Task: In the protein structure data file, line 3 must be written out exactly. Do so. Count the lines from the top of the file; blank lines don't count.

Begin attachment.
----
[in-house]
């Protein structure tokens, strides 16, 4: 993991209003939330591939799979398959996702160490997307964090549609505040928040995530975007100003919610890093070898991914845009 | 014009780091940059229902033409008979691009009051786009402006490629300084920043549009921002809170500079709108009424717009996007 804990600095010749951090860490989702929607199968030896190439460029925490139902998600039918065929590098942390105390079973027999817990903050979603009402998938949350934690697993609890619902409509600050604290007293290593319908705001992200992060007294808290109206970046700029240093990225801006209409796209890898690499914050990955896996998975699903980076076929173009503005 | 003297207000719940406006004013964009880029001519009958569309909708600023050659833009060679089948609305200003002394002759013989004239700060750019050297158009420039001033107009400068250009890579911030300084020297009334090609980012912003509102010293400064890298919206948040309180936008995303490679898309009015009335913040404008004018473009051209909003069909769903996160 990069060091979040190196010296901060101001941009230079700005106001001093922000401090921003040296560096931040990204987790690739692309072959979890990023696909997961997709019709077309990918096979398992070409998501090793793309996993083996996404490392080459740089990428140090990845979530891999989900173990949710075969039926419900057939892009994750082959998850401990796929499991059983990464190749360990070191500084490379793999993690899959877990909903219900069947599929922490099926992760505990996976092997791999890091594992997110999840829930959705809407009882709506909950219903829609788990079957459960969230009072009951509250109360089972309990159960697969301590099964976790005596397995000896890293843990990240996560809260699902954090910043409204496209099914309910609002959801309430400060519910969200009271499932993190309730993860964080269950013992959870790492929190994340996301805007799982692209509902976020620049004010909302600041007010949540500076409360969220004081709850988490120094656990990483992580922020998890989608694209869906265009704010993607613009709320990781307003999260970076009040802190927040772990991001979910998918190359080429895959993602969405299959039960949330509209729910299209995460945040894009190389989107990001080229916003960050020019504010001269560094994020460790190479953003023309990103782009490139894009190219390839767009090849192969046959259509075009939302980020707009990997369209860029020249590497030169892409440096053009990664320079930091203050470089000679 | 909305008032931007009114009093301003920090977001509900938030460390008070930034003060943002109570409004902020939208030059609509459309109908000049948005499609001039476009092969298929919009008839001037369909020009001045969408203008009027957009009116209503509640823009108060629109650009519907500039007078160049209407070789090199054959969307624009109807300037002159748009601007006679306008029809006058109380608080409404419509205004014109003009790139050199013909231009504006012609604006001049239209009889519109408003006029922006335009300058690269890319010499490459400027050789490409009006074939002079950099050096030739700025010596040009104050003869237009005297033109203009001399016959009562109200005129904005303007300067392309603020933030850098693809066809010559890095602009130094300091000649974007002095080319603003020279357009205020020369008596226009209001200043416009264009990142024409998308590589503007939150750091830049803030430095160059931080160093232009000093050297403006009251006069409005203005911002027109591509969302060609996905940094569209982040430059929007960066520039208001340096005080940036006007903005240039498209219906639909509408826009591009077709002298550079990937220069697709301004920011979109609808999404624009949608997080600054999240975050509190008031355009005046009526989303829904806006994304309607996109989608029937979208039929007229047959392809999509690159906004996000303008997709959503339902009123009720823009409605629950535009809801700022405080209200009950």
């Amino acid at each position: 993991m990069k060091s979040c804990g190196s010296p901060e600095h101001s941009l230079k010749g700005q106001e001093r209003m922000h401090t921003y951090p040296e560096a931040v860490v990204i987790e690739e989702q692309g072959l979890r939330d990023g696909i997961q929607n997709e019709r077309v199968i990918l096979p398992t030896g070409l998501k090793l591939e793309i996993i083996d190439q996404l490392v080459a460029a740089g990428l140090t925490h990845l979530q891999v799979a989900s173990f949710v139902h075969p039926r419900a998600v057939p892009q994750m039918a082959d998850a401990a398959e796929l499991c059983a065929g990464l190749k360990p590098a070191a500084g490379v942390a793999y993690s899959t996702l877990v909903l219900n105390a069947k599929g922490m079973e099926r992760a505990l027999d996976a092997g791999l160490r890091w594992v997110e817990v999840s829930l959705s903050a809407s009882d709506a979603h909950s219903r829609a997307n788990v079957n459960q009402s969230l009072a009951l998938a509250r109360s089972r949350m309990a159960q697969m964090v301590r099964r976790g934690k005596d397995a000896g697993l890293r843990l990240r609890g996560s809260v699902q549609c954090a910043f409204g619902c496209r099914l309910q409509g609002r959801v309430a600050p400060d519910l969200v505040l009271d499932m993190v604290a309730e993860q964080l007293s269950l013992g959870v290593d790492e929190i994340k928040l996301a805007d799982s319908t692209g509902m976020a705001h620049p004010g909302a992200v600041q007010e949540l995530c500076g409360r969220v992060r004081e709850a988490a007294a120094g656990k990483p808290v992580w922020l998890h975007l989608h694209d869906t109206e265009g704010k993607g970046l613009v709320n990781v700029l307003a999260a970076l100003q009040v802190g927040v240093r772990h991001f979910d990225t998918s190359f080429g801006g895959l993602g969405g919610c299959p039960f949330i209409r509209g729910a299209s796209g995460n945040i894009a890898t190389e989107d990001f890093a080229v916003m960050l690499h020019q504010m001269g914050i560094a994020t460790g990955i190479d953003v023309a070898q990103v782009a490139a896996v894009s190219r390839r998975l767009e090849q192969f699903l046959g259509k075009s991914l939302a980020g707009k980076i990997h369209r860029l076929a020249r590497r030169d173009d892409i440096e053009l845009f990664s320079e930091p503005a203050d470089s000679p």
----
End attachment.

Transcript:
């Amino acid at each position: 993991m990069k060091s979040c804990g190196s010296p901060e600095h101001s941009l230079k010749g700005q106001e001093r209003m922000h401090t921003y951090p040296e560096a931040v860490v990204i987790e690739e989702q692309g072959l979890r939330d990023g696909i997961q929607n997709e019709r077309v199968i990918l096979p398992t030896g070409l998501k090793l591939e793309i996993i083996d190439q996404l490392v080459a460029a740089g990428l140090t925490h990845l979530q891999v799979a989900s173990f949710v139902h075969p039926r419900a998600v057939p892009q994750m039918a082959d998850a401990a398959e796929l499991c059983a065929g990464l190749k360990p590098a070191a500084g490379v942390a793999y993690s899959t996702l877990v909903l219900n105390a069947k599929g922490m079973e099926r992760a505990l027999d996976a092997g791999l160490r890091w594992v997110e817990v999840s829930l959705s903050a809407s009882d709506a979603h909950s219903r829609a997307n788990v079957n459960q009402s969230l009072a009951l998938a509250r109360s089972r949350m309990a159960q697969m964090v301590r099964r976790g934690k005596d397995a000896g697993l890293r843990l990240r609890g996560s809260v699902q549609c954090a910043f409204g619902c496209r099914l309910q409509g609002r959801v309430a600050p400060d519910l969200v505040l009271d499932m993190v604290a309730e993860q964080l007293s269950l013992g959870v290593d790492e929190i994340k928040l996301a805007d799982s319908t692209g509902m976020a705001h620049p004010g909302a992200v600041q007010e949540l995530c500076g409360r969220v992060r004081e709850a988490a007294a120094g656990k990483p808290v992580w922020l998890h975007l989608h694209d869906t109206e265009g704010k993607g970046l613009v709320n990781v700029l307003a999260a970076l100003q009040v802190g927040v240093r772990h991001f979910d990225t998918s190359f080429g801006g895959l993602g969405g919610c299959p039960f949330i209409r509209g729910a299209s796209g995460n945040i894009a890898t190389e989107d990001f890093a080229v916003m960050l690499h020019q504010m001269g914050i560094a994020t460790g990955i190479d953003v023309a070898q990103v782009a490139a896996v894009s190219r390839r998975l767009e090849q192969f699903l046959g259509k075009s991914l939302a980020g707009k980076i990997h369209r860029l076929a020249r590497r030169d173009d892409i440096e053009l845009f990664s320079e930091p503005a203050d470089s000679p």